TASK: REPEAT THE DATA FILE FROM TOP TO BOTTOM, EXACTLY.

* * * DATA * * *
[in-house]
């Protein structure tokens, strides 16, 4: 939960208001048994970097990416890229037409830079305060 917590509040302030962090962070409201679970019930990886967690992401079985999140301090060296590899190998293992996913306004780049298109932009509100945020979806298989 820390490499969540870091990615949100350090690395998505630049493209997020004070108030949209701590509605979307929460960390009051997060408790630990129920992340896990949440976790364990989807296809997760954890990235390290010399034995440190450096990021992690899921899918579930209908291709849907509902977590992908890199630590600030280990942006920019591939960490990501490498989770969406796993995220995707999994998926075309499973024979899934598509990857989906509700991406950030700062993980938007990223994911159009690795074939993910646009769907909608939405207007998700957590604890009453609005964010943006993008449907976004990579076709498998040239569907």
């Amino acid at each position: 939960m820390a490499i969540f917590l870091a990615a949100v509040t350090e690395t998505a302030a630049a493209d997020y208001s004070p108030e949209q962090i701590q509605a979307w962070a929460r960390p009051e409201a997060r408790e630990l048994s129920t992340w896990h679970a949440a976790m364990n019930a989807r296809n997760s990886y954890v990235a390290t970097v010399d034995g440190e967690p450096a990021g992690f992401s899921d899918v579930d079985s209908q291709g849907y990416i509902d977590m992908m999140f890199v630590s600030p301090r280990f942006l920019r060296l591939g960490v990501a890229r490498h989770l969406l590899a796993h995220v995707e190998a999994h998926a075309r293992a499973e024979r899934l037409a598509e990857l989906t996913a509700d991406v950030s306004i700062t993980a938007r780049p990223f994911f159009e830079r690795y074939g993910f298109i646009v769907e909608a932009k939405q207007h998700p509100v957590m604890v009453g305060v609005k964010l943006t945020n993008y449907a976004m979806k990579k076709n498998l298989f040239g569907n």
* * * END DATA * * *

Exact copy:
[in-house]
């Protein structure tokens, strides 16, 4: 939960208001048994970097990416890229037409830079305060 917590509040302030962090962070409201679970019930990886967690992401079985999140301090060296590899190998293992996913306004780049298109932009509100945020979806298989 820390490499969540870091990615949100350090690395998505630049493209997020004070108030949209701590509605979307929460960390009051997060408790630990129920992340896990949440976790364990989807296809997760954890990235390290010399034995440190450096990021992690899921899918579930209908291709849907509902977590992908890199630590600030280990942006920019591939960490990501490498989770969406796993995220995707999994998926075309499973024979899934598509990857989906509700991406950030700062993980938007990223994911159009690795074939993910646009769907909608939405207007998700957590604890009453609005964010943006993008449907976004990579076709498998040239569907």
């Amino acid at each position: 939960m820390a490499i969540f917590l870091a990615a949100v509040t350090e690395t998505a302030a630049a493209d997020y208001s004070p108030e949209q962090i701590q509605a979307w962070a929460r960390p009051e409201a997060r408790e630990l048994s129920t992340w896990h679970a949440a976790m364990n019930a989807r296809n997760s990886y954890v990235a390290t970097v010399d034995g440190e967690p450096a990021g992690f992401s899921d899918v579930d079985s209908q291709g849907y990416i509902d977590m992908m999140f890199v630590s600030p301090r280990f942006l920019r060296l591939g960490v990501a890229r490498h989770l969406l590899a796993h995220v995707e190998a999994h998926a075309r293992a499973e024979r899934l037409a598509e990857l989906t996913a509700d991406v950030s306004i700062t993980a938007r780049p990223f994911f159009e830079r690795y074939g993910f298109i646009v769907e909608a932009k939405q207007h998700p509100v957590m604890v009453g305060v609005k964010l943006t945020n993008y449907a976004m979806k990579k076709n498998l298989f040239g569907n």